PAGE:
Football Management

Commentary on the management of over 160 English football clubs by Dr John Beech, winner of the FSF Writer of the Year Award 2009/10 Twitter: @JohnBeech Curator of Scoop.it! Football Finance

Posts Tagged ‘UEFA’

A little, light UEFAnomics

Posted by John Beech on June 24, 2012

(with doff of cap to my chum Stefan Szymanski and his co-author Simon Kuypers, the second edition of whose fascinating book Soccernomics is just hitting the book stands)

With the Euros now in full swing, much media emphasis has been placed on the cultural differences of the various competing nations.  With justification, there has been much concern placed on racism.  The investigative and selective Panorama programme highlighted this, although a similar programme might have been made about England by Polish or Ukrainian broadcasters, to be met with howls of indignation in England.  Clearly there is an issue here, but the scale of the issue is very difficult to gauge, especially from the UK.  It’s not this issue that I am looking at though, but at another ‘cultural’ one.  Having spent some of my early years living and working in Central Europe, and having made work visits to Eastern Europe in the period leading up to the fall of communism and subsequently – last week I was in Bucharest, and I’m currently in St Petersburg – I’ve found myself wondering whether Eastern Europe had ‘caught up’ with Western Europe in footballing terms.  If the emergence of democracy had resulted in improved social conditions, such as in the areas of education, disposable income, access to sports facilities, etc., now being on a par with Western Europe, this should be reflected in the qualifiers for Euro 2012, and in their FIFA rankings as an indicator of form leading up to the Euros.

Country

FIFA ranking
(July 2012)

FIFA points
(July 2012)

Qualified?

Spain

1

1456

Y

Germany

3

1288

Y

Netherlands

4

1234

Y

England

6

1185

Y

Croatia

8

1053

Y

Denmark

9

1019

Y

Portugal

10

996

Y

Italy

12

977

Y

Russia

13

975

Y

France

14

964

Y

Greece

15

953

Y

Sweden

17

910

Y

Republic of Ireland

18

907

Y

Switzerland

21

868

Norway

26

787

Czech Republic

27

771

Y

Bosnia-Herzegovina

29

756

Slovenia

30

742

Hungary

31

735

Turkey

33

732

Serbia

34

725

Wales

38

658

Slovakia

39

649

Scotland

41

611

Montenegro

50

581

Armenia

51

579

Ukraine

52

572

Y(H)

Romania

52

572

Belgium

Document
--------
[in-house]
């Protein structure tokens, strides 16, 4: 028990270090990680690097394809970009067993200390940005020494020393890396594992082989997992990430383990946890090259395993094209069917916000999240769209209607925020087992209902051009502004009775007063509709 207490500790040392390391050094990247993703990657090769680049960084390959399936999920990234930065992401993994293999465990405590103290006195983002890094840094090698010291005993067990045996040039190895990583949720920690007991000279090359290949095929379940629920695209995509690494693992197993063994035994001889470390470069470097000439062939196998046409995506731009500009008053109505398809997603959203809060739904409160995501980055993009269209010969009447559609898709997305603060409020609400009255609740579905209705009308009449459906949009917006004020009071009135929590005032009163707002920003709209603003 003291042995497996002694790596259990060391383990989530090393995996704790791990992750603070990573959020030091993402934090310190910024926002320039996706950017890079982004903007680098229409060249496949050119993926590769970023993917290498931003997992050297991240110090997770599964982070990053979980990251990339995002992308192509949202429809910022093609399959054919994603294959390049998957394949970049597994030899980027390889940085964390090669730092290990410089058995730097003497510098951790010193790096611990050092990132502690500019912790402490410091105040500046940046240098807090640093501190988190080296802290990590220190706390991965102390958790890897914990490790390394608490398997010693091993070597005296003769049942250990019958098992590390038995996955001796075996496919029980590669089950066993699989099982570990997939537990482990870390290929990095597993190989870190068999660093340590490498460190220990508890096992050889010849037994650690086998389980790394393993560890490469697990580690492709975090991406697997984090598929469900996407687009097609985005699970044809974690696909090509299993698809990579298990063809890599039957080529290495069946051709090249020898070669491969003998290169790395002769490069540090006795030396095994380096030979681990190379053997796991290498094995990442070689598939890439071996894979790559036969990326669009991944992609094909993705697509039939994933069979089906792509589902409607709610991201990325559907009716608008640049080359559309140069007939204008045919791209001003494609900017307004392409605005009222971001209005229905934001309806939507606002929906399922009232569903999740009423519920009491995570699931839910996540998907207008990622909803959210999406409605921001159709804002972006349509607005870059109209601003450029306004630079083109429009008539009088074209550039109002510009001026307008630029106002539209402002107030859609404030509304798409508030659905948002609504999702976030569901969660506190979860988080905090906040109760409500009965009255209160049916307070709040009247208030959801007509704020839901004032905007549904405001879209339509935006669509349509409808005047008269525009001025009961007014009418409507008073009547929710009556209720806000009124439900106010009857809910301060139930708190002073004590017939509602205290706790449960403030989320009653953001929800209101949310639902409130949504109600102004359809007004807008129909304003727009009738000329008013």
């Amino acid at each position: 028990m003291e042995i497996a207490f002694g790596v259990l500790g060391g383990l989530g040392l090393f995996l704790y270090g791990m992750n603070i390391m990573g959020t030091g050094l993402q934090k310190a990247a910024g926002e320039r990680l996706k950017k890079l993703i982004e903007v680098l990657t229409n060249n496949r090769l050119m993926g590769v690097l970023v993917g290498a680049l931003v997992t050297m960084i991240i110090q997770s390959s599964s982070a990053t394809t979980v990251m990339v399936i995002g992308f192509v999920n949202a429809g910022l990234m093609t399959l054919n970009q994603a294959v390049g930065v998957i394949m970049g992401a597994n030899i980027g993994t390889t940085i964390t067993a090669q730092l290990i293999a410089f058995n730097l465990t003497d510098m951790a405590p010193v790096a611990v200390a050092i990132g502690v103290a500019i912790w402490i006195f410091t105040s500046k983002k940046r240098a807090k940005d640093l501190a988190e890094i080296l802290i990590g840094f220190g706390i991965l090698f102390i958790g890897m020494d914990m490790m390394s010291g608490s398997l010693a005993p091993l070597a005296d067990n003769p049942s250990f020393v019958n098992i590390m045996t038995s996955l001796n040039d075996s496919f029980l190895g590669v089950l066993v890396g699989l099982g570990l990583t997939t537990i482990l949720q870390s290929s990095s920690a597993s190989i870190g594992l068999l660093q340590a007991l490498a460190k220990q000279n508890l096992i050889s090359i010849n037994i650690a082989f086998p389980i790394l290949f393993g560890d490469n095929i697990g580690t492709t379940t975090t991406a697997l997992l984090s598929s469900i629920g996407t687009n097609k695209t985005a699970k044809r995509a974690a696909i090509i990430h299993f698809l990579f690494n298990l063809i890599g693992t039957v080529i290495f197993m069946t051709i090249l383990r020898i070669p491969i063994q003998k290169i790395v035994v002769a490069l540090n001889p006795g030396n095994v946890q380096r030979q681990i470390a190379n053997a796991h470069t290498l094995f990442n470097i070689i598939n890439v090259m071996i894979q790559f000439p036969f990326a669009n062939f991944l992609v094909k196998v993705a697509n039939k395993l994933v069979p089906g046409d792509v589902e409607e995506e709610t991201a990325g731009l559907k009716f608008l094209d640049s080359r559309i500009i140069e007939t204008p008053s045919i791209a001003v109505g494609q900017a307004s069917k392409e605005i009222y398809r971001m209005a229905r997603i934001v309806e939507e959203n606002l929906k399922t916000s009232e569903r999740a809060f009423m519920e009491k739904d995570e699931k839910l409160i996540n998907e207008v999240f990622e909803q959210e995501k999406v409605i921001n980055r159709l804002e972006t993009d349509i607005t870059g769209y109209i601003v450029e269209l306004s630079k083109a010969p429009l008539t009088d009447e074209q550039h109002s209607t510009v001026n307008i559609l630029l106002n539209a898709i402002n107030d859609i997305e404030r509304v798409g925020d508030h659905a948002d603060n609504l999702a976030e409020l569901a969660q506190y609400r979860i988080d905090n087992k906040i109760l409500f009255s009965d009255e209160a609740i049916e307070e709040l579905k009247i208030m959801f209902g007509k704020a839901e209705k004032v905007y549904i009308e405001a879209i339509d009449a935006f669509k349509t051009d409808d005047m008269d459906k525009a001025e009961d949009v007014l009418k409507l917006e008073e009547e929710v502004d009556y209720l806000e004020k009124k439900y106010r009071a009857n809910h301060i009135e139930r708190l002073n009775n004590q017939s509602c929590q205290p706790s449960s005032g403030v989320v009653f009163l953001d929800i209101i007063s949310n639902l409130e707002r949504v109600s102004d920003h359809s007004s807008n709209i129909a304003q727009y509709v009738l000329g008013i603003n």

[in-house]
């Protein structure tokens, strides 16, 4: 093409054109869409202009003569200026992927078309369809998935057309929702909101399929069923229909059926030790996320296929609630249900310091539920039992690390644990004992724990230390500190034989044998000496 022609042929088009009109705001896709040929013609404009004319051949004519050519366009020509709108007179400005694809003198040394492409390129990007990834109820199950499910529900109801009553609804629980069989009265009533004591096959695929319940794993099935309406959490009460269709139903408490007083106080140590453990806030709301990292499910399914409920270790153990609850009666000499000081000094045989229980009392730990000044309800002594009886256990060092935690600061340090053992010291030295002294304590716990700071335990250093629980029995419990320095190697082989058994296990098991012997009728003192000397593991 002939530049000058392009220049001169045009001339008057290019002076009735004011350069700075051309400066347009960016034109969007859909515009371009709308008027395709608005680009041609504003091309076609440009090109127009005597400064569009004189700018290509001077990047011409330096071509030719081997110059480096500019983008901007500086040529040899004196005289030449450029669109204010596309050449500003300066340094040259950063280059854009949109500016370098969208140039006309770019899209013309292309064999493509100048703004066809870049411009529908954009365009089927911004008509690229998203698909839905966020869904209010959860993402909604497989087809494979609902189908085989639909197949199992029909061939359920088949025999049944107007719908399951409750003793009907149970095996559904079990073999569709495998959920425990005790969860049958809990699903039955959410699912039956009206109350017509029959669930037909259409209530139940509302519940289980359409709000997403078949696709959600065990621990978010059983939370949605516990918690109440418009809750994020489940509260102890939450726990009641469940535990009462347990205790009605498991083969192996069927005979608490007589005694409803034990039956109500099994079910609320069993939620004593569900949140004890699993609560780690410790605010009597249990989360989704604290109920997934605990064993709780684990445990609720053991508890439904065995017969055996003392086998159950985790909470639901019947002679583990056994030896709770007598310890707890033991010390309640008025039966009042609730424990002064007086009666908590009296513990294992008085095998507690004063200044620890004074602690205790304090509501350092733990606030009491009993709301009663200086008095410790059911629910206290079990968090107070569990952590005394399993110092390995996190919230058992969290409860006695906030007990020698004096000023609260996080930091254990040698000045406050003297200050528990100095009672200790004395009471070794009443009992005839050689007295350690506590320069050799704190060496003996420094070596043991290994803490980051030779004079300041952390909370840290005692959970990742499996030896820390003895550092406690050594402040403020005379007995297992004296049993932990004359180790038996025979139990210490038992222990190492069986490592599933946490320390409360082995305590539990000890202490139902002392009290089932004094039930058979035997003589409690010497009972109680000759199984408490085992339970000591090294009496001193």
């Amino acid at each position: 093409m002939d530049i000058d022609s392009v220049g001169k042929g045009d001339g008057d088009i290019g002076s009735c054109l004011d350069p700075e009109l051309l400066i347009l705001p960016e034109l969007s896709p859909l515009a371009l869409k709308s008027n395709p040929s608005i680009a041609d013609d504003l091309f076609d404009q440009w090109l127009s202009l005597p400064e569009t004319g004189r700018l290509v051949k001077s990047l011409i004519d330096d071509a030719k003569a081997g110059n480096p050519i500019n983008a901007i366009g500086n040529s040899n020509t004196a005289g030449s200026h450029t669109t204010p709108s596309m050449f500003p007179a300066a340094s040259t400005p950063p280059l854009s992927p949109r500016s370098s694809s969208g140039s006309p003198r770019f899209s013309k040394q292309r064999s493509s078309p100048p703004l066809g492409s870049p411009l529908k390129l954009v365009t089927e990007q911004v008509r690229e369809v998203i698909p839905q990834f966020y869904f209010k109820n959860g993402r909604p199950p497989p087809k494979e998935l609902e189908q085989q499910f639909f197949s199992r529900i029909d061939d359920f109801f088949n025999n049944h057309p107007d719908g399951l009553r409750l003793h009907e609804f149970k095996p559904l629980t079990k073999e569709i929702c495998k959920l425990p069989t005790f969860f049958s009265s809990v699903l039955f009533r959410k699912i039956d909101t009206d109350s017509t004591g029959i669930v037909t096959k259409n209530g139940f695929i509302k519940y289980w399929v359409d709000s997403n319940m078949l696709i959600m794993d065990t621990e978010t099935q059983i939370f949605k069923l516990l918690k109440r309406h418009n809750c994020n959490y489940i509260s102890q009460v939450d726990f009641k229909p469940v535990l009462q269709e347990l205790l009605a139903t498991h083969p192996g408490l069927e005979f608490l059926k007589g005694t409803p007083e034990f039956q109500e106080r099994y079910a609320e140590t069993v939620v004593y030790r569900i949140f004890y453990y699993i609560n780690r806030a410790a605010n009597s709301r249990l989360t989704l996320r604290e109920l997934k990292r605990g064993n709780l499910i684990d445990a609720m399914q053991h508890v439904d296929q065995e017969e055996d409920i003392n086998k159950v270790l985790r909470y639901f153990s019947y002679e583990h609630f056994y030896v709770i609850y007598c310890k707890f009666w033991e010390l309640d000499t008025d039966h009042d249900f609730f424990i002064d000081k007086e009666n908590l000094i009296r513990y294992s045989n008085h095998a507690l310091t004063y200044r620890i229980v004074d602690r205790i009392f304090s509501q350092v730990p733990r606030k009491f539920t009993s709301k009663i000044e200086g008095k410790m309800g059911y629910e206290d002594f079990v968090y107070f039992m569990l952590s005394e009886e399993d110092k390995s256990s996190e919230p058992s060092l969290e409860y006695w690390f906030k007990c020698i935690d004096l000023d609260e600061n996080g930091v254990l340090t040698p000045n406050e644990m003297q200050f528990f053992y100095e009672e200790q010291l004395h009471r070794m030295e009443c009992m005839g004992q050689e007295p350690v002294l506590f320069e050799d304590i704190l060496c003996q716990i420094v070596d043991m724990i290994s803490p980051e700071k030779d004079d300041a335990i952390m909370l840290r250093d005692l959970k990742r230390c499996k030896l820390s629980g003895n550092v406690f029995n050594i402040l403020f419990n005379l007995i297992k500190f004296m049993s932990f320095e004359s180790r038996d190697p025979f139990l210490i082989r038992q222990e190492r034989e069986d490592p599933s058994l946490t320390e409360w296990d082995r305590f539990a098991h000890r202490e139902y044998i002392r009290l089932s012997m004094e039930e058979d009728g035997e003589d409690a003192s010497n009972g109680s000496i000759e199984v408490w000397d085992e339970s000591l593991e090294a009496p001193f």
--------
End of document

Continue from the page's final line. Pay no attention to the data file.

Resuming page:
54

564

Estonia

57

528

Austria

58

524

Poland

62

518

Y(H)

Belarus

69

497

Finland

75

464

Latvia

76

459

Albania

79

451

Israel

81

427

Lithuania

88

380

Bulgaria

90

373

Georgia

95

359

Macedonia

101

338

Northern Ireland

103

336

Azerbaijan

112

300

Luxembourg

121

283

Faroe Islands

122

279

Cyprus

125

266

Iceland

131

248

Moldova

140

212

Kazakhstan

141

209

Malta

147

195

Liechtenstein

148

177

Andorra

199

15

San Marino

206

0

[Y = Yes; Y(H) = Yes, as host]

The first conclusions that one must come to are that FIFA points correlate pretty strongly with qualification for Euro 2012 (which is hardly surprising as the qualifying games are included in the FIFA points), and that Poland and Ukraine were unlikely to have qualified had they not been the co-hosts.  The Czech Republic were the ‘tail-end Charlies’ in qualifying, and Switzerland, and to a lesser extent Norway, must feel disappointed at not qualifying given their recent form.

The first stage of the Euros, in its round robin format, should also show some correspondence with form (the knock-out stage probably less so).  The following table is sorted by points achieved in the first round at the Euros.

Country

FIFA ranking (July 2012)

FIFA points (July 2012)

Qualified?

First round points

Germany

3

1288

Y

9

Spain

1

1456

Y

7

England

6

1185

Y

7

Portugal

10

996

Y

6

Czech Republic

27

771

Y

6

Italy

12

977

Y

5

Croatia

8

1053

Y

4

Russia

13

975

Y

4

France

14

964

Y

4

Greece

15

953

Y

4

Denmark

9

1019

Y

3

Sweden

17

910

Y

3

Ukraine

52

572

Y(H)

3

Poland

62

518

Y(H)

2

Netherlands

4

1234

Y

0

Republic of Ireland

18

907

Y

0

Netherlands fans have the most right to feel disappointed at their team failing to progress, those of the Czech Republic the most elated.